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Mae Lee Holds the Family Together

DORI SANDERS'S second novel, "Her Own Place," tells the life story of the rather ordinary Mae Lee Barnes with extraordinary skill and flair.

"The house was new, but an old person lived in it," begins the novel as the elderly Mae Lee settles down to reflect on her past.

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The only daughter of South Carolina tenant farmers, Mae Lee was a teenager when World War II started. She married Jeff Barnes the day before the bus arrived to carry him off to war.

While he was gone Mae Lee worked in the local munitions plant and scraped together enough money to buy a small plot of land. Though her husband returned safely from the war, he ended up abandoning Mae Lee and their five children.

The pages of this compact novel can't be turned fast enough as the years pass and Mae Lee holds things together through her inner strength and courage.

The book is filled with strong, tenacious women. In many respects, it's a tribute to the women who kept the rural South going while men were off fighting in the war. But "Her Own Place" extends beyond the post-war era, bringing Mae Lee into the present.

Sanders moves her vivid characters through the decades effortlessly, sprinkling humor through the pages.

Mae Lee ends up moving off the farm and into town, where her most entertaining and inspiring adventures take place.

At first, she and her friends pass the time sitting on the front porch sipping iced tea. "Through idle conversation spiced with gossip they reviewed the events of the day and the years that brushed their lives," Sanders writes, "exposing and hiding faults as if they were removing layers of paint from old furniture or doing a touch-up job on the town."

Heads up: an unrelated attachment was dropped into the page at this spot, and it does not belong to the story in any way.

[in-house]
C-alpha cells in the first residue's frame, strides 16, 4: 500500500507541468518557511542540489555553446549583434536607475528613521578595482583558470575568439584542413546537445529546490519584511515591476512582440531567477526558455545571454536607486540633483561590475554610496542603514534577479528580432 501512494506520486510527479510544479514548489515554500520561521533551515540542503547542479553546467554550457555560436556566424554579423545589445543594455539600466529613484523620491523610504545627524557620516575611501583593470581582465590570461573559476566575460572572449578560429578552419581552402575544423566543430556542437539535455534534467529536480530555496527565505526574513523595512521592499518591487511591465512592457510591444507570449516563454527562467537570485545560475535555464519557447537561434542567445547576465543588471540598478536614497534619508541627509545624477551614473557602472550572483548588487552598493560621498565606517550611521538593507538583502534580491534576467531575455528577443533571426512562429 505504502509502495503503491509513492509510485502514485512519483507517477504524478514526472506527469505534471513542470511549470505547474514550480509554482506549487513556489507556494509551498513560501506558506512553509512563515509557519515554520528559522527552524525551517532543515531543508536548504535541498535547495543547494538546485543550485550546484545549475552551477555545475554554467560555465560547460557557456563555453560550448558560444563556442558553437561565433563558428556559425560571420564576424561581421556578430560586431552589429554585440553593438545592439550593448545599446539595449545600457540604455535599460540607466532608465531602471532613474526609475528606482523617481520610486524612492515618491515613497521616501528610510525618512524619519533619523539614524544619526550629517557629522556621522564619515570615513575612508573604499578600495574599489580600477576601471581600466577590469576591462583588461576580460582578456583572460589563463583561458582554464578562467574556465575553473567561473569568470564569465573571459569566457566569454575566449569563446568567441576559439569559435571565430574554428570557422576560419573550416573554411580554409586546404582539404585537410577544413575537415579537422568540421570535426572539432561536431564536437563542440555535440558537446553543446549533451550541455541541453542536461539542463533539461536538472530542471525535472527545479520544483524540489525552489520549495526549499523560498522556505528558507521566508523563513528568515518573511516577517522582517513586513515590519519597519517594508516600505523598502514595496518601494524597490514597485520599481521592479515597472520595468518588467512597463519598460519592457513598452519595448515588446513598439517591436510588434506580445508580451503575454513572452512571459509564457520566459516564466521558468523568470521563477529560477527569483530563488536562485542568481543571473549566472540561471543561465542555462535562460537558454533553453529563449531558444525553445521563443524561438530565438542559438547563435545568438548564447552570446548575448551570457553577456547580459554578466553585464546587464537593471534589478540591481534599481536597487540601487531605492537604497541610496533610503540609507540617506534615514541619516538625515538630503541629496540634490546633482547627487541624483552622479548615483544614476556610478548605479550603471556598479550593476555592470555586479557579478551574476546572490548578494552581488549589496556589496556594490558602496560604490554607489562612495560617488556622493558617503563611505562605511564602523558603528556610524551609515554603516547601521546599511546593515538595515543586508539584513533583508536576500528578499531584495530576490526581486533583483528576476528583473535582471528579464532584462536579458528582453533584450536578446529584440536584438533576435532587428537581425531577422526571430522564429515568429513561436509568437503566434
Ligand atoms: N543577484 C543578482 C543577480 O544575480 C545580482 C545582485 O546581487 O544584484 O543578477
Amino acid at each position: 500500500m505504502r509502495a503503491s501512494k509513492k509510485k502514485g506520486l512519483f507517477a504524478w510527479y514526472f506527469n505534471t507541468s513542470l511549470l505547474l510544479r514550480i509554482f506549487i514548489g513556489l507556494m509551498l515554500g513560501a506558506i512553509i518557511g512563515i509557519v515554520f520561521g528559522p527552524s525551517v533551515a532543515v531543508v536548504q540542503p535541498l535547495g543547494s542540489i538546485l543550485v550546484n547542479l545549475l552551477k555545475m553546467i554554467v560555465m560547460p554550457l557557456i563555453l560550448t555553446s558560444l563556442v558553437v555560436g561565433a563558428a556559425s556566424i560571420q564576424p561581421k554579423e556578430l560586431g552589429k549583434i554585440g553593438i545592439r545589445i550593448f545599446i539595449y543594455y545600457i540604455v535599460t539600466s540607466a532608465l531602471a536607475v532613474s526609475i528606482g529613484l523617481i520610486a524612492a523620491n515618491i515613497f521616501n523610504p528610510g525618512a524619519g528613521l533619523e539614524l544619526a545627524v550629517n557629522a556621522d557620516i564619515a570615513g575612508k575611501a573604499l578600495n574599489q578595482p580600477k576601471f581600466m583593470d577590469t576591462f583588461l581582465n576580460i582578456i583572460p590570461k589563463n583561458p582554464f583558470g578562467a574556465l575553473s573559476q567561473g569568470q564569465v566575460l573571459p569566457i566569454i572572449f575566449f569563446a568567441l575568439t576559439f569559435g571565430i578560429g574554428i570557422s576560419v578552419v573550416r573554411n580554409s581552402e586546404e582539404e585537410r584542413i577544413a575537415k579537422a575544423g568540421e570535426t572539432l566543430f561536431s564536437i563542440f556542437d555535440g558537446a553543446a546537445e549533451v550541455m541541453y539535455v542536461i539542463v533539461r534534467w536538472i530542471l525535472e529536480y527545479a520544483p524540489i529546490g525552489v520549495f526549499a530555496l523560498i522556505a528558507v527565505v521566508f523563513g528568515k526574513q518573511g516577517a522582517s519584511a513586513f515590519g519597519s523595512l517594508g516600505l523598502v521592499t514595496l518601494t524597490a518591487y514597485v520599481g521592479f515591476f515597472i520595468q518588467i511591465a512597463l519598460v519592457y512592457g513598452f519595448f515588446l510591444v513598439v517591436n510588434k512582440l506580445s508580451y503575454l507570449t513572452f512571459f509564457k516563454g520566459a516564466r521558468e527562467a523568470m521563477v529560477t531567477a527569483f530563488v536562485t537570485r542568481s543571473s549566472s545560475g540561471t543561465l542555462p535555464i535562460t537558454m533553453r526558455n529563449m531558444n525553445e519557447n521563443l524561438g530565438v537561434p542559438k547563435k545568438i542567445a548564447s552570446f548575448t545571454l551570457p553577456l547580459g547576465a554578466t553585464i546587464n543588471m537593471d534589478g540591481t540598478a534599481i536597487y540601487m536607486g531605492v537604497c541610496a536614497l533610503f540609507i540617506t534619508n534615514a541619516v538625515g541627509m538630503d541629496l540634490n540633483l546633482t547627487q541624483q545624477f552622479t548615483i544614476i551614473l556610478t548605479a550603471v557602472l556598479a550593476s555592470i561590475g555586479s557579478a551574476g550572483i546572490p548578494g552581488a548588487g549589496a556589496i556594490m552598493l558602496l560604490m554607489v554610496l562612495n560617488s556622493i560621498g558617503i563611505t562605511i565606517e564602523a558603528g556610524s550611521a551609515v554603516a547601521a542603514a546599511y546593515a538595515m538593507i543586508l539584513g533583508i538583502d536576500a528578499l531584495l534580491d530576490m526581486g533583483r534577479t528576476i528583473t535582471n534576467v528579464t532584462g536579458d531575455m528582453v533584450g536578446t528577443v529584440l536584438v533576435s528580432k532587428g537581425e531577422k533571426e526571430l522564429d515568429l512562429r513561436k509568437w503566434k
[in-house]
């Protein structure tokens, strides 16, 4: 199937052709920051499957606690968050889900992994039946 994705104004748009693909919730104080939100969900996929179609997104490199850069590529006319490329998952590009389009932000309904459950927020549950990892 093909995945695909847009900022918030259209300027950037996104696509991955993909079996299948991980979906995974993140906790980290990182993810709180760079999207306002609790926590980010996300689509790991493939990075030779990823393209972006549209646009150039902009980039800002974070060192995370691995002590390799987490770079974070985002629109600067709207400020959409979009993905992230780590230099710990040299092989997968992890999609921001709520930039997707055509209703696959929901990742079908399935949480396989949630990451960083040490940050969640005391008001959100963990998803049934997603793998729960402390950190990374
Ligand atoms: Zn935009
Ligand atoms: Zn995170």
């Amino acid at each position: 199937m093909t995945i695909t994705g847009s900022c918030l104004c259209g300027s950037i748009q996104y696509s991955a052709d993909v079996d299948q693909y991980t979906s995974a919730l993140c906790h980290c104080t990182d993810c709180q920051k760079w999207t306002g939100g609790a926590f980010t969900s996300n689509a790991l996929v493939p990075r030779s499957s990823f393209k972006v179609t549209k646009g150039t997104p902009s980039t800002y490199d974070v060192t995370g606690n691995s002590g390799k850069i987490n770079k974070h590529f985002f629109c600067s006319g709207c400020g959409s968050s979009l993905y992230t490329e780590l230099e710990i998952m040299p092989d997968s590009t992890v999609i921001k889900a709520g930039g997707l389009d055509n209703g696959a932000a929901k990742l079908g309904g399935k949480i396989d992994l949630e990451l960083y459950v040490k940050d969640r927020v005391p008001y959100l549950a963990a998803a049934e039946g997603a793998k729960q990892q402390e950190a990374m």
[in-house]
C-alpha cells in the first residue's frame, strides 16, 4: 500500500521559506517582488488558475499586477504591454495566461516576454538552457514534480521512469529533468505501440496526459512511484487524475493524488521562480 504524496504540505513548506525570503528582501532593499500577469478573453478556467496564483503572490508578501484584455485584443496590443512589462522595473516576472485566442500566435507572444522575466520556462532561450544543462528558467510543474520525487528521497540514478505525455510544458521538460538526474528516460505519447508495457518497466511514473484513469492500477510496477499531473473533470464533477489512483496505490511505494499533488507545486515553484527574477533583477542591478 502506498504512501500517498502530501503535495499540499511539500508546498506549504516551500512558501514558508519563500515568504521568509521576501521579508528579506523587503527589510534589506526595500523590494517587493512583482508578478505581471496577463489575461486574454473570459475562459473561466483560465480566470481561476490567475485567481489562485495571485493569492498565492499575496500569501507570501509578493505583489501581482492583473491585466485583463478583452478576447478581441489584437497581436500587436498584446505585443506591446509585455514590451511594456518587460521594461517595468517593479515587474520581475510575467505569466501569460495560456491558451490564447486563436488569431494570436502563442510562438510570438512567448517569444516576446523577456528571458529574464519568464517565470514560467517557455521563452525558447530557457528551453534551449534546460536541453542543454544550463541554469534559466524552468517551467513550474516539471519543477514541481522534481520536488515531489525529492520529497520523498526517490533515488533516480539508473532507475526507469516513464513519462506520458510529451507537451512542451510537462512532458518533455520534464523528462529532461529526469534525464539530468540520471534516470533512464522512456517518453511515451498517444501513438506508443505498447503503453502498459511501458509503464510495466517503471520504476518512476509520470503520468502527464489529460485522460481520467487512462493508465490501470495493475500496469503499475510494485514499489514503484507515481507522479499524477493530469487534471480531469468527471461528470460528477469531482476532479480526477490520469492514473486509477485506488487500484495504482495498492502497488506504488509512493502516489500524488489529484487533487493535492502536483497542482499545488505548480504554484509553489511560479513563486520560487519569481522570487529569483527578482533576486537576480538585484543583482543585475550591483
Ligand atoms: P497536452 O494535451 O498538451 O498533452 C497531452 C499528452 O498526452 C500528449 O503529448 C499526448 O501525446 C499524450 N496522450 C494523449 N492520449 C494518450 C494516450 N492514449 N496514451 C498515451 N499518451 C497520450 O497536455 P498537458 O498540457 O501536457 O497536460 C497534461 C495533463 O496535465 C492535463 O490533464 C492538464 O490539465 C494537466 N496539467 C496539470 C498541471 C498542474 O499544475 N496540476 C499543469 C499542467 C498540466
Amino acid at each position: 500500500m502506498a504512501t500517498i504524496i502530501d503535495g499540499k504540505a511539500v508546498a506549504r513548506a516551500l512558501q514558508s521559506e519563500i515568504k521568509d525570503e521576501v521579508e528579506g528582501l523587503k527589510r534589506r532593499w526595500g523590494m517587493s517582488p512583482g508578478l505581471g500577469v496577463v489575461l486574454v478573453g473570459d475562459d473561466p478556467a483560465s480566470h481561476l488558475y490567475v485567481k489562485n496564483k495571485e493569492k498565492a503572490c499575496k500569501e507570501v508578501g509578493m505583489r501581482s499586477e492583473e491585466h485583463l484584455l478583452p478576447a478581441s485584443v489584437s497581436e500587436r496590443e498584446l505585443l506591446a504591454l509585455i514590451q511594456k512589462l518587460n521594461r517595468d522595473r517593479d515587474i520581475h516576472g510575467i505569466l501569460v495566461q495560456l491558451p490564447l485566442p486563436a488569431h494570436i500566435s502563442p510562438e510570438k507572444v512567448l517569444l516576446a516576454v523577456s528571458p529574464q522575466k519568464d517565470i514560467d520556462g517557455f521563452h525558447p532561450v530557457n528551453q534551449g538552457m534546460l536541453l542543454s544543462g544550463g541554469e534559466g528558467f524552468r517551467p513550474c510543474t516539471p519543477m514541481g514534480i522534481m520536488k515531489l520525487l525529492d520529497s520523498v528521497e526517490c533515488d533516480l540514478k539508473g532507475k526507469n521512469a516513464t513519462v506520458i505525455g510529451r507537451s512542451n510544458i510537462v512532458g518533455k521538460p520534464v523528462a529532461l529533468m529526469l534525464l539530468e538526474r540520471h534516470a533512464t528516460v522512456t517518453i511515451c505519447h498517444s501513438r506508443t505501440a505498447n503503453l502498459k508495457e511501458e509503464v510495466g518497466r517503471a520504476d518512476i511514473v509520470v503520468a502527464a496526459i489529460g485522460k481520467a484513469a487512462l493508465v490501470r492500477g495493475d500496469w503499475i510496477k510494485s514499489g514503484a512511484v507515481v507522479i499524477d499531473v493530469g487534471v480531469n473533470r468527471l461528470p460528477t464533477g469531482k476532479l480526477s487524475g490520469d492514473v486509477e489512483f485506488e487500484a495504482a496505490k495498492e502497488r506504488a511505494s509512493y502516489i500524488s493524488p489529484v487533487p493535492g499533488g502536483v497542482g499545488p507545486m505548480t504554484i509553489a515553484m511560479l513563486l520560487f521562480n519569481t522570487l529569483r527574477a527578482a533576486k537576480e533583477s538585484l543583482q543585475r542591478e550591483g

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But with the encouragement of her son, who was wounded and nursed back to health in Vietnam, Mae Lee becomes the first black hospital volunteer in Rising Ridge, S.C.

Mae Lee and the white upper-class wives who have always volunteered at the hospital teach one another a thing or two. As Mae Lee tells her chatty friend Ellabelle: "These people had become her friends, some of them. Certainly they occasionally said things that they didn't realize could be awkward and embarrassing to her. But it wasn't because they meant them that way. They didn't always understand. And as far as she was concerned, the job was to make them understand, help them to understand."

Just when it appears that this book couldn't possibly hold any more charming characters, Fletcher Owens arrives on the scene. Mr. Owens starts boarding with Mae Lee. And he, too, has a lesson to offer.

Like a ripe summer peach, "Her Own Place" just keeps getting better and better until the last page leaves the reader longing for more.

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